One Million Gone in 30 Seconds

“1 Million Dead in 30 Seconds” — that’s one scary headline on Claire Berlinski’s new City Journal article:

While it is very expensive to tear down and replace, or reinforce, inadequate housing, it isn’t expensive at all to bolt heavy goods to the walls or to move heavy furniture away from beds. Rarely is this done in Istanbul. The odd thing is that everyone does fear the coming quake. Last year, a minor jolt panicked the city and sent the Turkish word for earthquake, deprem, to the top of Twitter’s trending topics, but almost no one knows what to do if it happens, or cares to know. I know many people in Istanbul who are wealthy enough to live in safer buildings but don’t.

They are fully aware of the risk. When asked why they don’t do anything about it, they shrug. They’re fatalistic. Most Turks think day to day, not long-term.

Contrast Turkey with Japan, where “there’s no such thing as an honest mistake,” as one American who has lived there for years puts it. “Every mistake is a moral failure. In other words, you should have worked harder, you should have prepared better, you should have been more careful. So even their [emergency] practice drills have to be rehearsed. Everybody has practiced.” After the March quake, journalist Kirk Spitzer, who lives in Japan, wrote about the culture of earthquake preparedness there: “Our shelves are lined with rubberized material to keep glasses and plate-ware from sliding; nothing fell over and broke, not even delicate champagne glasses we brought from Paris. Elsewhere, floor-mounted latches kept bedroom and hallway doors from slamming or breaking loose. Picture rails built into the ceiling kept even heavy frames from crashing to the floor.”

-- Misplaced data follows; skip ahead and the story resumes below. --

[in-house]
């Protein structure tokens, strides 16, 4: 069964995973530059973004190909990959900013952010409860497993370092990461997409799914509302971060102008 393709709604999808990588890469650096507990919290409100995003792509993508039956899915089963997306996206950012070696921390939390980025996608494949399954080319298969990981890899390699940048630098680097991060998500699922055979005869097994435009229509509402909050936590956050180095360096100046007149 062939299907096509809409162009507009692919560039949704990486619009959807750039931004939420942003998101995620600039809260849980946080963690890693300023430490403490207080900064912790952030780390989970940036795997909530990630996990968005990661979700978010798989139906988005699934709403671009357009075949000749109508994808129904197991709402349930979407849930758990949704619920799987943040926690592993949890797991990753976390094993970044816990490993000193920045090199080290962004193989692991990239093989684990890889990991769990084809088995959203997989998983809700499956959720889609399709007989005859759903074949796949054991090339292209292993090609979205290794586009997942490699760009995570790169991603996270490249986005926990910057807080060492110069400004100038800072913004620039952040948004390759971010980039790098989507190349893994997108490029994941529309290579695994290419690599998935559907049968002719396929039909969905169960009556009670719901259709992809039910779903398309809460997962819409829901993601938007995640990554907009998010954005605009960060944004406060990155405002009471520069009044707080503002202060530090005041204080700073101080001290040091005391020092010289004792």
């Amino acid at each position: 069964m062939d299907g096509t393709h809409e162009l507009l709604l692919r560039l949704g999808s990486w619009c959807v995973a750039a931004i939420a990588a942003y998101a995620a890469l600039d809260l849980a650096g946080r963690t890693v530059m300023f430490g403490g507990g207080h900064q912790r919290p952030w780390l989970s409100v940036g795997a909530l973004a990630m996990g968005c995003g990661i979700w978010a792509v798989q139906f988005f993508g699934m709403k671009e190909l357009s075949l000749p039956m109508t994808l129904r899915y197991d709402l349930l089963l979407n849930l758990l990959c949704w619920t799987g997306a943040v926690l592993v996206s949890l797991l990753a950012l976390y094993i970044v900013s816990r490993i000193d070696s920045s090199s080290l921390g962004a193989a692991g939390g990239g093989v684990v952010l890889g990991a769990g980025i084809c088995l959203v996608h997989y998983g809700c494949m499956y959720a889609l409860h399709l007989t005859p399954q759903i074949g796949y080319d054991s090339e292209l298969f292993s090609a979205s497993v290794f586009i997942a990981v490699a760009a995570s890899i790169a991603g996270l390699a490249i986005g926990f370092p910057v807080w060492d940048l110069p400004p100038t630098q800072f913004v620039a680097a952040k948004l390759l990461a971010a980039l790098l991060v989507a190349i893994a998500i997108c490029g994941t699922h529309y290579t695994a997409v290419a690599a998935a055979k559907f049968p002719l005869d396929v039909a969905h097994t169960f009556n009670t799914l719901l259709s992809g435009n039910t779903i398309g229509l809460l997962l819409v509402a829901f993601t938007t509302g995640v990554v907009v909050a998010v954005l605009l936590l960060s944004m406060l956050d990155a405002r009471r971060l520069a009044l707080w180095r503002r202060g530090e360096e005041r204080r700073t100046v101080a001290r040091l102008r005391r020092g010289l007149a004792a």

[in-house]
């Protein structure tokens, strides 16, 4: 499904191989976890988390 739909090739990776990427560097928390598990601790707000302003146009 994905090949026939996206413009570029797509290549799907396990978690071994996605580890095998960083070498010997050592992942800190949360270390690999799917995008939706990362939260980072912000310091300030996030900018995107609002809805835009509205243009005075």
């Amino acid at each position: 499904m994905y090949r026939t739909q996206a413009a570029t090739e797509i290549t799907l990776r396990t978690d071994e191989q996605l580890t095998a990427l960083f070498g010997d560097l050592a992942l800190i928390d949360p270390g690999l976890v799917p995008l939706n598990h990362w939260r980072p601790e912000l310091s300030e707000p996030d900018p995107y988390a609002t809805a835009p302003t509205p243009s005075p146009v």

Ordinary, middle-class Japanese people take these steps to protect their drinking glasses. Many museums in Istanbul fail to take similar steps to protect priceless sculptures, ceramics, and cuneiform. They sit unsecured on pedestals or underneath light fixtures that would fall on them in heavy shaking. The storage rooms, according to people who work in them, are a hazard zone. This isn’t a matter of comparative wealth; it’s a matter of culture.

You see a similar failure to turn worry into action at the governmental level. Local officials in the municipality of Beşiktaş have elaborate earthquake plans—they showed them to me in a PowerPoint presentation. But they exist only on PowerPoint, where they have existed since 2008 without any progress made toward implementation. This is characteristic of the great majority of earthquake plans drawn up in Turkey since the 1999 quake. No one knows about them—certainly not the public; they look quite thorough, but they do not translate into action. No one seems to have the authority to act on the plans. No one seems to have the authority to release whatever funds would be needed to implement them. No one seems even to know who would have that authority. The funds and grants awarded by various international development agencies for retrofitting and earthquake preparation simply disappear.

Fatalism kills. Short-term thinking kills. But above all, corruption kills. On the anniversary of the Haiti earthquake, Nicholas Ambraseys and Roger Bilham published an extraordinary study in Nature. Using data from Transparency International’s Corruptions Perception Index, they calculated that 83 percent of all deaths from building collapses in earthquakes in the past 30 years took place in countries that were “anomalously corrupt”—that is, in countries that were perceived to be more corrupt than you would predict from their per-capita income.

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A quarter of a million people were killed in Haiti, and God knows how many more were maimed, physically and emotionally, by collapsing buildings. This will happen again and again, in larger and larger numbers, with ever-weepier celebrity telethons to accompany the carnage. But you’ll see no calls to save the world from corrupt building practices on your grocery bags at Whole Foods. Nobody will suggest that the American government enter into seismic risk reduction treaties with other nations.

Spin the wheel: Bogotá, Cairo, Caracas, Dhaka, Islamabad, Istanbul, Jakarta, Karachi, Katmandu, Lima, Manila, Mexico City, New Delhi, Quito, Tehran. It will be one of them. It isn’t too late to save them. But we need to say the truth about why they’re at risk in the first place.


You know what to do next.


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